• Maximum access at the point of use should be set out at the outset as a fundamental principle, with APCs presented as a key vehicle for this, but not the only vehicle.
  • The recommendations of the Working Group will relate to all research, not just publicly-funded activity – but clearly it will have less influence over the policies and practices outside the public sector.
  • There is a need for clarity about what licences should cover, given the distinction between read-only and re-use rights. Here too, sustainability is an important factor. Nonetheless, the Group felt that the policy should stress that there should be as few restrictions as possible for use and re-use, including text and data mining. 
  • An emphasis on the need for sustainability and competitiveness should replace references to distribution to publishers’ shareholders.

What does that last point mean exactly? Not sure, it does at least point to the potential for competition between publishers to drive some cost savings. It is to be hoped that a new market in publishing might generate some hungry and innovative new entrants.

These meeting notes are now a few weeks old (the committee met again today for the last time). But it is good to read that they were also planning have meetings with the “Nr 10 Policy Unit and with representatives from the European Commission”, before finalising their report. That latter get-together is particularly significant in the light of today’s news that the Commission will be expecting any researchers funded under the EU’s massive €80bn Horizon 2020 program (which will run from 2014 to 2020) to publish under the open access model.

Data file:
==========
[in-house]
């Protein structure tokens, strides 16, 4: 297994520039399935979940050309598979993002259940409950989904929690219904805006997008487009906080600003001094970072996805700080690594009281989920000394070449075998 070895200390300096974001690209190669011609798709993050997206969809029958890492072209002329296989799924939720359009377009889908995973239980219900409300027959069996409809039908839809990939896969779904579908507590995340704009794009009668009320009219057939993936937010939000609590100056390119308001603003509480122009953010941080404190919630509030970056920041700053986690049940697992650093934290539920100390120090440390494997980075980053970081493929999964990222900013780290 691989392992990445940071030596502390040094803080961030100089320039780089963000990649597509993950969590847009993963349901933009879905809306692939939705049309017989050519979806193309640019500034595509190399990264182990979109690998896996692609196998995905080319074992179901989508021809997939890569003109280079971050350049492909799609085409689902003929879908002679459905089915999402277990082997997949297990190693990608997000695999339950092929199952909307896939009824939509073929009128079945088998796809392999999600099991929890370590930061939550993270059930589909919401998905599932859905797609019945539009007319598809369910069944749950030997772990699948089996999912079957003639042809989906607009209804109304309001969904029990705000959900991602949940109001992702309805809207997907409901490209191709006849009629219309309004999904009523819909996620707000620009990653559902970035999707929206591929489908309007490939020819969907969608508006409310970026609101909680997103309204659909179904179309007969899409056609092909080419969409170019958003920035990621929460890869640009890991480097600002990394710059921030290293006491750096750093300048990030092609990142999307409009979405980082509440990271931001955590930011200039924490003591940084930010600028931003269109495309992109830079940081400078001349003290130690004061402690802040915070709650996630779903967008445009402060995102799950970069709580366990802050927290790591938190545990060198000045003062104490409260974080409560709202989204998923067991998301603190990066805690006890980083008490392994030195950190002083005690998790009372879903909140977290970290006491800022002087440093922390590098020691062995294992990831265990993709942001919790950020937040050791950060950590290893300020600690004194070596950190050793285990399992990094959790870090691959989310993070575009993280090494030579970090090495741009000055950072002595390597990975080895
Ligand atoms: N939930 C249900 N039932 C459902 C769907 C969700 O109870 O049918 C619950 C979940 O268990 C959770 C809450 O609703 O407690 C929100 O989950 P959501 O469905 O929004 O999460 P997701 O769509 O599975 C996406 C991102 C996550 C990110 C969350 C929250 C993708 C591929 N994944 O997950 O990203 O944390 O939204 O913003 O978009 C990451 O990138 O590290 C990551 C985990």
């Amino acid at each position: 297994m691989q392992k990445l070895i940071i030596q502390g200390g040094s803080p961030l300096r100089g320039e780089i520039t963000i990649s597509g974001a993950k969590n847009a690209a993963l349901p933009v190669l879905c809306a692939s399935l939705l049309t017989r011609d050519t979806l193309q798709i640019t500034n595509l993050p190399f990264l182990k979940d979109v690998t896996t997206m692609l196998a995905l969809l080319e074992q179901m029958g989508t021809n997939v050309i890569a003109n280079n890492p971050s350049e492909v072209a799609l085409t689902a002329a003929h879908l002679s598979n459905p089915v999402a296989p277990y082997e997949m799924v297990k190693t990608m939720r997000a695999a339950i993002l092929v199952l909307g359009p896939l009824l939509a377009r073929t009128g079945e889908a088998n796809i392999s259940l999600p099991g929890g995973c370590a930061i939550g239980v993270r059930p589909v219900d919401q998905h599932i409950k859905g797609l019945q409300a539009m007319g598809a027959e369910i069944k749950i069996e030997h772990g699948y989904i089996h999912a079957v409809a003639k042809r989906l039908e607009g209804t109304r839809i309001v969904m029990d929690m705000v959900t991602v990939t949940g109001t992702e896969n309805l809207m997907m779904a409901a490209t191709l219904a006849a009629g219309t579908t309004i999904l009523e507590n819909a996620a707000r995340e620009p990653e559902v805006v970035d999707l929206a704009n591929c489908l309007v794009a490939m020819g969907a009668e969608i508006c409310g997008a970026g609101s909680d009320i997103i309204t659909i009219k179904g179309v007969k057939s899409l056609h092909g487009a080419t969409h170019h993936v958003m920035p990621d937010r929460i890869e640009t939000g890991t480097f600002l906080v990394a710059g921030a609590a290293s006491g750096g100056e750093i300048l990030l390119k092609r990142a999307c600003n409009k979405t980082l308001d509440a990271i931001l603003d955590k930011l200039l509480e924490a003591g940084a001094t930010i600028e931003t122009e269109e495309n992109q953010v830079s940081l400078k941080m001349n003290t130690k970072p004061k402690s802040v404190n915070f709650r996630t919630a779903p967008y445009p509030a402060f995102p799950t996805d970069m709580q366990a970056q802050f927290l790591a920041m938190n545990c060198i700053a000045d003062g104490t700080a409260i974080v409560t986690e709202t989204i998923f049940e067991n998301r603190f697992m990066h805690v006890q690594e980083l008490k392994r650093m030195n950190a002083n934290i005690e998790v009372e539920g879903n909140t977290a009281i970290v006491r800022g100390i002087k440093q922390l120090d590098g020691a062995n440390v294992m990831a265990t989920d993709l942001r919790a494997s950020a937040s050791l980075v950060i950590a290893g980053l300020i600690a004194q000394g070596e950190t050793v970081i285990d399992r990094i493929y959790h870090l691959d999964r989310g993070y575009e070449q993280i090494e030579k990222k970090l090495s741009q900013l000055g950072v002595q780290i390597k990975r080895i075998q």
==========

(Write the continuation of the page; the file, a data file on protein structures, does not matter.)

This tanker is slowly turning.

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4 Responses to Finch Committee: Update

  1. David says:

    There appears to be an assumption from the publishers that citation and usage half-lifes guide us in setting embargoes. However, nobody as yet has shown any evidence for a correlation between half-live and a library’s willingness to cancel journals. Until they do then we are are dealing with nothing more than speculation.

    (And I would argue that just because articles are valued over a long period it does not automatically follow that they are less valued immediately – imagine a librarian saying to a Shakespeare scholar – ‘sorry, we cancelled that journal but come back in a year and you can have the article’.)

  2. I’m sorry to hear that they are still considering that concealment of results for 6 months is a possible option. The time is surely past for unsatisfactory compromises like that.

    From now on it is true open access, instantly, or nothing. The fact that some mathematics journals manage it without charging either authors or readers is surely what we should be aiming for. I have no doubt that publishers will charge far more than is necessary for open access, in an an attempt to keep up their profits. Well, sorry but the game is up.